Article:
LONDON: Britain pledged Monday to investigate claims that politicians may have sexually abused children in the 1980s in a conspiracy by members of the establishment who used their power to cover up the crimes.
The allegations have jarred the current political elite just as Britain is grappling with revelations that some national celebrities had sexually abused children for decades.
“We are going to leave no stone unturned to find out the truth about what happened,” Prime Minister David Cameron told reporters.
“Three things need to happen: Robust inquiries that get to truth; police investigations that pursue the guilty and find out what has happened; and proper lessons learned so we make sure these things cannot happen again,” he said.
Home Secretary Theresa May ordered a wide-ranging inquiry Monday. A separate review will also be held into the handling of allegations of child abuse by politicians.
“In recent years we have seen appalling cases of organized and persistent child sex abuse,” May told parliament.
“The government will establish an independent inquiry panel of experts in the law and child protection to consider whether public bodies and other non-state institutions have taken seriously their duty of care to protect children from sexual abuse.”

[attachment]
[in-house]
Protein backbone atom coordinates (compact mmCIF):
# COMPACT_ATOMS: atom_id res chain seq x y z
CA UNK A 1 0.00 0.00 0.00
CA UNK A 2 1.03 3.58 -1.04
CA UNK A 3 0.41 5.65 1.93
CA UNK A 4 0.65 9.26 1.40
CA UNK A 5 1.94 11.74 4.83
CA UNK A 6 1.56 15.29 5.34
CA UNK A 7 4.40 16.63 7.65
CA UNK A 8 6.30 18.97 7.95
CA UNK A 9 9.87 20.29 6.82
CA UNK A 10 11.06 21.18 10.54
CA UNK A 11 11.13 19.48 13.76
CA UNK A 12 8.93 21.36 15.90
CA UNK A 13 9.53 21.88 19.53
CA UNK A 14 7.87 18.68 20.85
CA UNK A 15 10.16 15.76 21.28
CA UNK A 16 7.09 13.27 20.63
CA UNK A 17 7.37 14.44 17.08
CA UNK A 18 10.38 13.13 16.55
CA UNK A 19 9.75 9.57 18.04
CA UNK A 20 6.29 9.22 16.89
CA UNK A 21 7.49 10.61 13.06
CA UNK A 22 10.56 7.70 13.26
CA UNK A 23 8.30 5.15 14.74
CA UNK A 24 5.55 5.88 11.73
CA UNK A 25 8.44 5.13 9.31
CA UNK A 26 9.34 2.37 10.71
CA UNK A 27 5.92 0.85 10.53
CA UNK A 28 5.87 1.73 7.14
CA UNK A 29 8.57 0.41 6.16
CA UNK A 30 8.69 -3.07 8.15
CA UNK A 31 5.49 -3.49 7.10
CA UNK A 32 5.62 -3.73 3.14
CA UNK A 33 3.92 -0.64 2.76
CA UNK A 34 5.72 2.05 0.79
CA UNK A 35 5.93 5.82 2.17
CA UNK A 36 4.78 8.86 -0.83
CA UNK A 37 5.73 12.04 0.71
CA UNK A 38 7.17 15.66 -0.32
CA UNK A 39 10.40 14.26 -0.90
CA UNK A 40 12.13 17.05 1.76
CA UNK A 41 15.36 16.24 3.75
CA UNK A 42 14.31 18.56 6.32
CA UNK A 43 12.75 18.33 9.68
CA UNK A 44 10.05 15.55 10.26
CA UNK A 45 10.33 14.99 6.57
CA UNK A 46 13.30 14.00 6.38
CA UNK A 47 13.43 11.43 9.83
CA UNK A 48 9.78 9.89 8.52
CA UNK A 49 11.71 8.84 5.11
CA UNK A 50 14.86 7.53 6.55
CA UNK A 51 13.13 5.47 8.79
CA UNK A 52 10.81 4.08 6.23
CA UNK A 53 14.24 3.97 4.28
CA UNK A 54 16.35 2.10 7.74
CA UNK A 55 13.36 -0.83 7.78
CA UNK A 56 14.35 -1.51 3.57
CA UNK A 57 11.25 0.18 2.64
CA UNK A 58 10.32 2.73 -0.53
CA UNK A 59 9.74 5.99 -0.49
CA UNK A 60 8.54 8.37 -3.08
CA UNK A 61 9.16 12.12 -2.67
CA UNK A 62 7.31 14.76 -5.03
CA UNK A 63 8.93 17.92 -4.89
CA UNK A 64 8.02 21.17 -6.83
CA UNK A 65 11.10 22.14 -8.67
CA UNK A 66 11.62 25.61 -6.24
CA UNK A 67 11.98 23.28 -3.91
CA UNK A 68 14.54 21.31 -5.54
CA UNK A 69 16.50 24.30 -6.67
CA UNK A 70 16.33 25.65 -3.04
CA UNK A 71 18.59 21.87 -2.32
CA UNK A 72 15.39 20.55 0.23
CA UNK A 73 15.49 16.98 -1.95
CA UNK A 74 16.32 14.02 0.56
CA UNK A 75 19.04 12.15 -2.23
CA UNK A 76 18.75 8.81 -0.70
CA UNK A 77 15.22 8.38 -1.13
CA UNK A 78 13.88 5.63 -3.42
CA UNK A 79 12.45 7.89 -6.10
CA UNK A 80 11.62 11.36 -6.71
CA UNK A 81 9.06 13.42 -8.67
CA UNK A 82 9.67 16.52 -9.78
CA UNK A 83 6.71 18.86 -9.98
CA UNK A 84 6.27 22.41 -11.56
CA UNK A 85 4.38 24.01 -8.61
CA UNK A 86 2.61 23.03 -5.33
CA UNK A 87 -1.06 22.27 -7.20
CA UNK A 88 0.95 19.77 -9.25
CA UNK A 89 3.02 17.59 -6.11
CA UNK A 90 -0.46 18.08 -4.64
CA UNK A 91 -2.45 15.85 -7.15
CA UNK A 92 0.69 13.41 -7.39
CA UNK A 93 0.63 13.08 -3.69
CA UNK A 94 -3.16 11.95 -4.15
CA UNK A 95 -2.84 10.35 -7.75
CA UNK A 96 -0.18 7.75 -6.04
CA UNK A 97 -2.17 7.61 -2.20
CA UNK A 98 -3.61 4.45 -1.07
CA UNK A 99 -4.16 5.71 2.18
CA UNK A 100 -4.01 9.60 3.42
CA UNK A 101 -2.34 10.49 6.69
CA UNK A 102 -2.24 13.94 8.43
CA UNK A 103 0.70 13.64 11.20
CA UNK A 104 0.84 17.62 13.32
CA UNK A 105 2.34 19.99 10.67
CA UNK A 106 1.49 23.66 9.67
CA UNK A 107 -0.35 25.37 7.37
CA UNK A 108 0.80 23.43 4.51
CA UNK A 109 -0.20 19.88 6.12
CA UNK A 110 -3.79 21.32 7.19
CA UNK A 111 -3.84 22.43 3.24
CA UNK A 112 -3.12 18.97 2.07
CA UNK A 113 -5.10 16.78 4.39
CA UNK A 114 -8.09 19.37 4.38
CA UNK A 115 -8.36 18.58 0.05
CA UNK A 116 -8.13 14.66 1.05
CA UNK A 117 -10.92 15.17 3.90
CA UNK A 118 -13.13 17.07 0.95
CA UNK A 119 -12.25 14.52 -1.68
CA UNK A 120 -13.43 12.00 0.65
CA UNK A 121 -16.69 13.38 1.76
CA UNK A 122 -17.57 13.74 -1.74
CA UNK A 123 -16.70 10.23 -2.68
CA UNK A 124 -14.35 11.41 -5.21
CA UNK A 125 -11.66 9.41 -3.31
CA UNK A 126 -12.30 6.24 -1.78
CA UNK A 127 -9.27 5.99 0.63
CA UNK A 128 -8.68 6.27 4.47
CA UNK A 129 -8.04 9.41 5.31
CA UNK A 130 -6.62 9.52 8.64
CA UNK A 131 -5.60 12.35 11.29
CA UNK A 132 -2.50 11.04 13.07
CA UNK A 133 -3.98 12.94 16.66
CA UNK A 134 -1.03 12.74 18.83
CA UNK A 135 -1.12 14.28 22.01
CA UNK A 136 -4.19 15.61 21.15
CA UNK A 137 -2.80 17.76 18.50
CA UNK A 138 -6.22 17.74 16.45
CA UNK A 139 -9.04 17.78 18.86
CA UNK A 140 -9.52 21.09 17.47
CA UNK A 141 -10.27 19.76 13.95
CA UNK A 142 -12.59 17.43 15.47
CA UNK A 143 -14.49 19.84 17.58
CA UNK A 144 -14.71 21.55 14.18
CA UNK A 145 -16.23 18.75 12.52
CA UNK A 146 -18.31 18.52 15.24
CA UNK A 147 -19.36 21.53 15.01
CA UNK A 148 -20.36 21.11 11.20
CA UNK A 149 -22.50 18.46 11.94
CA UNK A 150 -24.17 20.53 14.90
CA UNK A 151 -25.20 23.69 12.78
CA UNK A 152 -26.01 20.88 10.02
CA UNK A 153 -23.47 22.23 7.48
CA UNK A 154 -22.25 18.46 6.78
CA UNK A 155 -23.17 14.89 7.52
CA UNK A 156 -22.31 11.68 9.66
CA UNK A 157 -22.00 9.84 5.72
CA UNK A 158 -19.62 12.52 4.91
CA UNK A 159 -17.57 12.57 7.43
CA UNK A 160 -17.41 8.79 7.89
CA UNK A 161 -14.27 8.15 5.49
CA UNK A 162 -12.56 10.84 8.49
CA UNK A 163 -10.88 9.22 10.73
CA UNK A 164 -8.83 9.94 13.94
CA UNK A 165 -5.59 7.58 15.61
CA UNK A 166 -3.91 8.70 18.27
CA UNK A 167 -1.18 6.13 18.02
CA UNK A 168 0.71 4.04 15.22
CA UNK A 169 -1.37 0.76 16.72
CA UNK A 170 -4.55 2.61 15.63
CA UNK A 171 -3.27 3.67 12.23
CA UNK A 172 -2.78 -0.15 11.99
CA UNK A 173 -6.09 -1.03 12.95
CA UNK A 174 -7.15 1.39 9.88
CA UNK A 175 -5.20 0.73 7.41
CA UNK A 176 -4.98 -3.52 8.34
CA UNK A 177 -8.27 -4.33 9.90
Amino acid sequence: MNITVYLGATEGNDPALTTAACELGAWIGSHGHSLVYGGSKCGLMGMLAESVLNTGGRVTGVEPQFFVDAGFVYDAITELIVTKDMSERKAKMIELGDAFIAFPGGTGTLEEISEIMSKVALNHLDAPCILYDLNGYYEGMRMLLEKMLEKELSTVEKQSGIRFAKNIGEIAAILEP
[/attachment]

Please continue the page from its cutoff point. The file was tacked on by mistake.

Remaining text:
The broad inquiry, the chair of which is still to be appointed, will look into allegations of child abuse across organizations including the health service, political parties, the church and the BBC.
No evidence has yet been published to support the claims that there was a pedophile conspiracy deep inside the political elite.
But the unmasking of late BBC television presenter Jimmy Savile as one of Britain’s most prolific sex offenders has forced a wider questioning about how pedophiles in positions of power could sow such damage while evading detection for so long.
Veteran entertainer Rolf Harris, a household name in his native Australia and adopted home Britain, was jailed for almost six years last Friday on 12 counts of assaulting four girls, some as young as seven or eight, between 1968 and 1986.
Fears that claims of abuse by politicians were not properly investigated at the time were stoked when one of former Prime Minister Margaret Thatcher’s most trusted advisers admitted there may well have been a cover-up of child abuse in the 1980s.
“At that time I think most people would have thought that the establishment, the system, was to be protected,” said Norman Tebbit, a former Conservative minister.
“And if a few things had gone wrong here and there that it was more important to protect the system than to delve too far,” he said. “That view was wrong.”
In Britain, local media have alleged that a group of British politicians and others in positions of authority may have used their position to abuse children in state care during the 1980s. It was not possible to independently evaluate those claims.